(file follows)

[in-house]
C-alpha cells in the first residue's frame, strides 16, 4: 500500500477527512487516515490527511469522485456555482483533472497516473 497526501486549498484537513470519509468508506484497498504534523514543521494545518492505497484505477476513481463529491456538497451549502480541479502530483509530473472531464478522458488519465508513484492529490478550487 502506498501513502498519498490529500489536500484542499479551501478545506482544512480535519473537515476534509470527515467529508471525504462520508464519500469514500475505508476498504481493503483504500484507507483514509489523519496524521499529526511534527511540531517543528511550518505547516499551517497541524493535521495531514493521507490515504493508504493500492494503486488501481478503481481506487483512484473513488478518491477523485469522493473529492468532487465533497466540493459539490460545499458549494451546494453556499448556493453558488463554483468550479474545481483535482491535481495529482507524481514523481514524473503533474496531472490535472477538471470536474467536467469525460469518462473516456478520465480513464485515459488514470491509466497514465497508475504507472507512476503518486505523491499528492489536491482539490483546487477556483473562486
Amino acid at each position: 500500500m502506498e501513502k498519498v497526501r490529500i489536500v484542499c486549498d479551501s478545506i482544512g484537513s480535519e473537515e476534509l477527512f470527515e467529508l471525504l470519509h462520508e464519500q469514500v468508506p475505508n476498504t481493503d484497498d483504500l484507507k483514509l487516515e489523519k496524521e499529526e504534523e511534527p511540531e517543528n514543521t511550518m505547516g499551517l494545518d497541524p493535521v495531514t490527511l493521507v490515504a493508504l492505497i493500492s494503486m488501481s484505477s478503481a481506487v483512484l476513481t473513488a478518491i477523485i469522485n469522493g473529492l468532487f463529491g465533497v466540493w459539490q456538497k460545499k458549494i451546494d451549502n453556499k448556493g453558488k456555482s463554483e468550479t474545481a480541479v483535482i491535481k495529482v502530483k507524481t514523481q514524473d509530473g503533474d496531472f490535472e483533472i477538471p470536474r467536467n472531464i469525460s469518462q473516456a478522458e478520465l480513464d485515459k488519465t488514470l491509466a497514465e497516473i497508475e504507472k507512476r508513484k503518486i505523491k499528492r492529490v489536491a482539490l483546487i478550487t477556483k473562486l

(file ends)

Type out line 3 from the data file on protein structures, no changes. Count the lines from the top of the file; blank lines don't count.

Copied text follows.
Amino acid at each position: 500500500m502506498e501513502k498519498v497526501r490529500i489536500v484542499c486549498d479551501s478545506i482544512g484537513s480535519e473537515e476534509l477527512f470527515e467529508l471525504l470519509h462520508e464519500q469514500v468508506p475505508n476498504t481493503d484497498d483504500l484507507k483514509l487516515e489523519k496524521e499529526e504534523e511534527p511540531e517543528n514543521t511550518m505547516g499551517l494545518d497541524p493535521v495531514t490527511l493521507v490515504a493508504l492505497i493500492s494503486m488501481s484505477s478503481a481506487v483512484l476513481t473513488a478518491i477523485i469522485n469522493g473529492l468532487f463529491g465533497v466540493w459539490q456538497k460545499k458549494i451546494d451549502n453556499k448556493g453558488k456555482s463554483e468550479t474545481a480541479v483535482i491535481k495529482v502530483k507524481t514523481q514524473d509530473g503533474d496531472f490535472e483533472i477538471p470536474r467536467n472531464i469525460s469518462q473516456a478522458e478520465l480513464d485515459k488519465t488514470l491509466a497514465e497516473i497508475e504507472k507512476r508513484k503518486i505523491k499528492r492529490v489536491a482539490l483546487i478550487t477556483k473562486l